- This event has passed.
November WiSE Up! Leaning in, but Getting Pushed Back (and Out)
November 19, 2014 @ 5:30 am - 7:00 pm
A recent study of female engineers revealed that, while women are making strides in obtaining degrees in STEM fields, they do not remain in these fields after graduation. The chart shown indicates where former female engineers are now. Dr. Nadya Fouad, a professor of educational psychology at the University of Wisconsin-Milwaukee, attributed the exodus of women to a “chilly” workplace environment. Though the study focused on women in engineering fields, the same barriers to retention (inflexible work hours, excessive work loads, lack of female upper management) can be applied to almost any STEM career path.
How can we correct this problem and retain qualified female engineers and scientists? Fortunately, several companies have recognized the issue and have already begun seeking their own solutions. Though somewhat controversial, Facebook and Apple are now covering the costs of egg freezing for women. In addition, Dr. Fouad proposes several ideas for retaining women engineers: more flexible time schedules, clear paths for advancement, and a welcoming work environment.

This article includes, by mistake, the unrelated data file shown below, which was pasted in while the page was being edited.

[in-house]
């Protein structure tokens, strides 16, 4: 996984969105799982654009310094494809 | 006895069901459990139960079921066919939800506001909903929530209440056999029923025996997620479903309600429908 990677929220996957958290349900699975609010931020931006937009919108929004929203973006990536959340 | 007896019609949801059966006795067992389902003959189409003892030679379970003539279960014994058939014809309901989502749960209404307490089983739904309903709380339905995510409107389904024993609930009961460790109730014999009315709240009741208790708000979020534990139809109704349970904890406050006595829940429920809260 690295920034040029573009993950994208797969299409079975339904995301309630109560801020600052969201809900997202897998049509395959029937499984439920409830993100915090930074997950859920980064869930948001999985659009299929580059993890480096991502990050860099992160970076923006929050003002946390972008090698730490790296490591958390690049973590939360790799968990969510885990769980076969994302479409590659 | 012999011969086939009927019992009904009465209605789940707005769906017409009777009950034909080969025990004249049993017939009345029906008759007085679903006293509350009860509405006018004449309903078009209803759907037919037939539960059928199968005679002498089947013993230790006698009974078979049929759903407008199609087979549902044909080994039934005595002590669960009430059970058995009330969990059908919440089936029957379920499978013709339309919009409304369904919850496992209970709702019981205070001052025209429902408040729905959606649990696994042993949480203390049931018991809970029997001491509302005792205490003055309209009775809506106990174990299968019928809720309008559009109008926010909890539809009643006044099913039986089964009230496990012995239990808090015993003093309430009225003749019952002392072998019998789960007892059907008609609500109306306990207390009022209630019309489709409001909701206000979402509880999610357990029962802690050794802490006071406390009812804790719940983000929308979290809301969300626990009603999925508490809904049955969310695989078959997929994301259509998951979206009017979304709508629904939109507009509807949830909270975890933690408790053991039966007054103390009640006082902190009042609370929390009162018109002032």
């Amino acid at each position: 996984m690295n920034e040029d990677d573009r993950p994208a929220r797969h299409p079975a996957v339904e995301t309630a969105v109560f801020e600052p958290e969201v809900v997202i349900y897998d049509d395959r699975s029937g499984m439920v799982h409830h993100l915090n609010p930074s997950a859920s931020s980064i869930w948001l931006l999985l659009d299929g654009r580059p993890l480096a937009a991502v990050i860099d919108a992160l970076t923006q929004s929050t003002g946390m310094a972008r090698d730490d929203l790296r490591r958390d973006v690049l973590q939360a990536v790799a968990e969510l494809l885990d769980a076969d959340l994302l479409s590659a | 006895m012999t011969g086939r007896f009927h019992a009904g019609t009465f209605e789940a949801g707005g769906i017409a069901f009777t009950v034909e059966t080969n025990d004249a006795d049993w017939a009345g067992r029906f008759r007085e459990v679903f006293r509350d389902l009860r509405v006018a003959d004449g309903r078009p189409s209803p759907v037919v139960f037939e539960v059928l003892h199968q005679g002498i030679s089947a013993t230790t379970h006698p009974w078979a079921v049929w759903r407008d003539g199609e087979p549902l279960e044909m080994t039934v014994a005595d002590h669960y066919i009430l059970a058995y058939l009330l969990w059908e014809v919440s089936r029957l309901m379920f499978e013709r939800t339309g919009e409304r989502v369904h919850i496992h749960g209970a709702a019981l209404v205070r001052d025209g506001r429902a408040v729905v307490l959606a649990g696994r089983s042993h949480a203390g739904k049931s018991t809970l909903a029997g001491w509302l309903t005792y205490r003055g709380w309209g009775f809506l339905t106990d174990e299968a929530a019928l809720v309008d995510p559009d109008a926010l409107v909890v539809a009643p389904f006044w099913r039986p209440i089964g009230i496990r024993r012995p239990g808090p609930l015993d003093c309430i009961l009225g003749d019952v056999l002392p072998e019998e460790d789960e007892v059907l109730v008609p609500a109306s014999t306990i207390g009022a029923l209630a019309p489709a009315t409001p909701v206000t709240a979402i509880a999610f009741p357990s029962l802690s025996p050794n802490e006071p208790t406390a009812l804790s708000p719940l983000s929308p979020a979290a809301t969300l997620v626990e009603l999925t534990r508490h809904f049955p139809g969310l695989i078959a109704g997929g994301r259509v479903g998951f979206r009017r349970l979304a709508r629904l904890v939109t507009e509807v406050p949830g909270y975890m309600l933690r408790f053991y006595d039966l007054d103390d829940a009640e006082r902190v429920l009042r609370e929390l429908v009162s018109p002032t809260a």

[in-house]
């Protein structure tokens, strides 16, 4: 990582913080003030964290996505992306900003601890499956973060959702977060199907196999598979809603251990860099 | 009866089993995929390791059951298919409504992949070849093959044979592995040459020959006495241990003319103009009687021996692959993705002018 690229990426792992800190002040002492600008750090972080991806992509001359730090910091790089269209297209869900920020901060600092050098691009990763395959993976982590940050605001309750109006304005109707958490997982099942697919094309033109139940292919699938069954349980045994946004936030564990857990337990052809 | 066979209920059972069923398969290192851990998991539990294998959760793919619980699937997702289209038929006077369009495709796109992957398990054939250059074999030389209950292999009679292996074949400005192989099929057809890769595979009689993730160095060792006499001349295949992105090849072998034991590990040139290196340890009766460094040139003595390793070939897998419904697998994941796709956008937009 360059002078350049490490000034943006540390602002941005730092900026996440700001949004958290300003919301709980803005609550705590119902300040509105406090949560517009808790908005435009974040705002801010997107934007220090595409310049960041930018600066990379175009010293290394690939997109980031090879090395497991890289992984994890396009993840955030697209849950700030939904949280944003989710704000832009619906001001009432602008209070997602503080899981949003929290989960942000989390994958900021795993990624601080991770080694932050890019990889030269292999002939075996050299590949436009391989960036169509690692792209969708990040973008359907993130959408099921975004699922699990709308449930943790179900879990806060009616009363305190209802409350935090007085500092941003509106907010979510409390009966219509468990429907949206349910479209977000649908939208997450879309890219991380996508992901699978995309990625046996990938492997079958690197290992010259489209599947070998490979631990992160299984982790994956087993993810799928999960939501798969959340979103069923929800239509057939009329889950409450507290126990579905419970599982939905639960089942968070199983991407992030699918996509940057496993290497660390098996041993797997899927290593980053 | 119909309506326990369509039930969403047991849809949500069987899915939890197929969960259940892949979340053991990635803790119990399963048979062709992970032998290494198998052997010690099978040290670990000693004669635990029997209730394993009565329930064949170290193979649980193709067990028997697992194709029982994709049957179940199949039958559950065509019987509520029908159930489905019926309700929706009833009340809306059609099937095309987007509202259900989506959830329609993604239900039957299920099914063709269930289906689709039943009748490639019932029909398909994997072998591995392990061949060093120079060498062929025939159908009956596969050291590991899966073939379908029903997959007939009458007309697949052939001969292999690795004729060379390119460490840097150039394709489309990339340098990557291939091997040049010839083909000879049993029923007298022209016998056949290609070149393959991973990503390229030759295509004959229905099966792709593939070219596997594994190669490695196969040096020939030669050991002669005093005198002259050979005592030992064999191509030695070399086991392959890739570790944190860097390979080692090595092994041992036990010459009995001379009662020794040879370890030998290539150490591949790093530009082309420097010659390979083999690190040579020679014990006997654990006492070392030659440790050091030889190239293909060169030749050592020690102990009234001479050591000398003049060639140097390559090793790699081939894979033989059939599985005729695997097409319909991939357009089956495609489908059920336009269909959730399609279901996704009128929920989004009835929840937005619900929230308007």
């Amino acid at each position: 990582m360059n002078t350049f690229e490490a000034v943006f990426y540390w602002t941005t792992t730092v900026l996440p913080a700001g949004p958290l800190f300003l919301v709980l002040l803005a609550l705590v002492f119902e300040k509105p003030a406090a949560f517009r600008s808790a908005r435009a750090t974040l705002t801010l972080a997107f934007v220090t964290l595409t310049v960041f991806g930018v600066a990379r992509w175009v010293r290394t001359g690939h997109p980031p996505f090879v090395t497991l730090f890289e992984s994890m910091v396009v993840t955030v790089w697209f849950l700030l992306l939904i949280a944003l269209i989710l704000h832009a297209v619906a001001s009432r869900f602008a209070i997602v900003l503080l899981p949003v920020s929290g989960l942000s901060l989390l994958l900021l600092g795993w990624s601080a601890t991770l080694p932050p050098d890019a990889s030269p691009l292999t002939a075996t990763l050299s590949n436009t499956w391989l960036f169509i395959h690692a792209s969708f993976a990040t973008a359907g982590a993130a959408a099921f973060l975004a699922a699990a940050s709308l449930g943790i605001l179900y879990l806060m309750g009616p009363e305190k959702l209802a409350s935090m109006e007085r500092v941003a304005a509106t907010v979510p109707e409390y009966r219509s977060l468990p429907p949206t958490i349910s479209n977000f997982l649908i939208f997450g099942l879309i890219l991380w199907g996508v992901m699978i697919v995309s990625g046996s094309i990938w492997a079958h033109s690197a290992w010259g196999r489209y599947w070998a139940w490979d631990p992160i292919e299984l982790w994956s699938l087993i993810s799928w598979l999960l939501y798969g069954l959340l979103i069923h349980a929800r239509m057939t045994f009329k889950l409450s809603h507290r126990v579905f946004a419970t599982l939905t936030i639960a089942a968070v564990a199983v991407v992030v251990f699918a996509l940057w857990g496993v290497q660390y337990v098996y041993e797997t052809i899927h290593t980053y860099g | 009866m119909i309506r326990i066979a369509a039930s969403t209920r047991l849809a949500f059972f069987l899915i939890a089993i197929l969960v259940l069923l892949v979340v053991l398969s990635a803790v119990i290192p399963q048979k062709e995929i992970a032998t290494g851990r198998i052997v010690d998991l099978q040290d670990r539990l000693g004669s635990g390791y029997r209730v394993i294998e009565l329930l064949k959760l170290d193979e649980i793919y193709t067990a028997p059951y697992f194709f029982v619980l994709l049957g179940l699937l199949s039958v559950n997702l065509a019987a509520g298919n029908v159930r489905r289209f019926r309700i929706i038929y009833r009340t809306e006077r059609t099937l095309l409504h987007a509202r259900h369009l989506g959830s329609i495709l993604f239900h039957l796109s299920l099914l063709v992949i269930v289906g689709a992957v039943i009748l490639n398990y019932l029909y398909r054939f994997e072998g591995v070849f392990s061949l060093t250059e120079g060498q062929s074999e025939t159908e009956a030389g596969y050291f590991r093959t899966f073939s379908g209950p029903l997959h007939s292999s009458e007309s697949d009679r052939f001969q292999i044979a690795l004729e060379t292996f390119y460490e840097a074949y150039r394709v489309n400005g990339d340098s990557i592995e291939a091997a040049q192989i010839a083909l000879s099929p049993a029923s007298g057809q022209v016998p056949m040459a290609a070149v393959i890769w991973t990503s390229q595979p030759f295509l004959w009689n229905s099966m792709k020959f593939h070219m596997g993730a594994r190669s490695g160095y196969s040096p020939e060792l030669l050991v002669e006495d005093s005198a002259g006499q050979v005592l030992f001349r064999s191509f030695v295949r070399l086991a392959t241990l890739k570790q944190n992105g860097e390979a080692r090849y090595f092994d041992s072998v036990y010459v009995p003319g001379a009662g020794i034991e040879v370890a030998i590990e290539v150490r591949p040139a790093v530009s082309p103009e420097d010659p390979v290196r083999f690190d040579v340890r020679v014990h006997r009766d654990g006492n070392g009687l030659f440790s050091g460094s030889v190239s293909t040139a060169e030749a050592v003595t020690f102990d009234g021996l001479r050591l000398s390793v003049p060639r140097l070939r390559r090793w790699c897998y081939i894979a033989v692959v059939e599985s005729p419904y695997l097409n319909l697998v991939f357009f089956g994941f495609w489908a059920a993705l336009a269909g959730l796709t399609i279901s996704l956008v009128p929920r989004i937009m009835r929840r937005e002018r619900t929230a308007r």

Please join us for a discussion of these articles, how mentorship affects retention in the workplace, and how WE can help to improve working conditions for every employee, regardless of gender.
RSVP on our Facebook event.
WiSE Up! is an informal monthly discussion of a relevant topic related to women in science and engineering. The purpose of these discussions is to (1) stay informed of new research and/or current events relating to women in STEM fields (2) discuss challenges our members face and how to overcome them, and (3) provide a casual activity to attract more people and build our network. Each discussion is organized by a WiSE member who helps pick the topic, finds relevant articles, and guides the discussion. This year, we will also be posting a summary of the topic and our discussion on the WiSE blog, which extends the dialogue to others who cannot attend the discussion in person.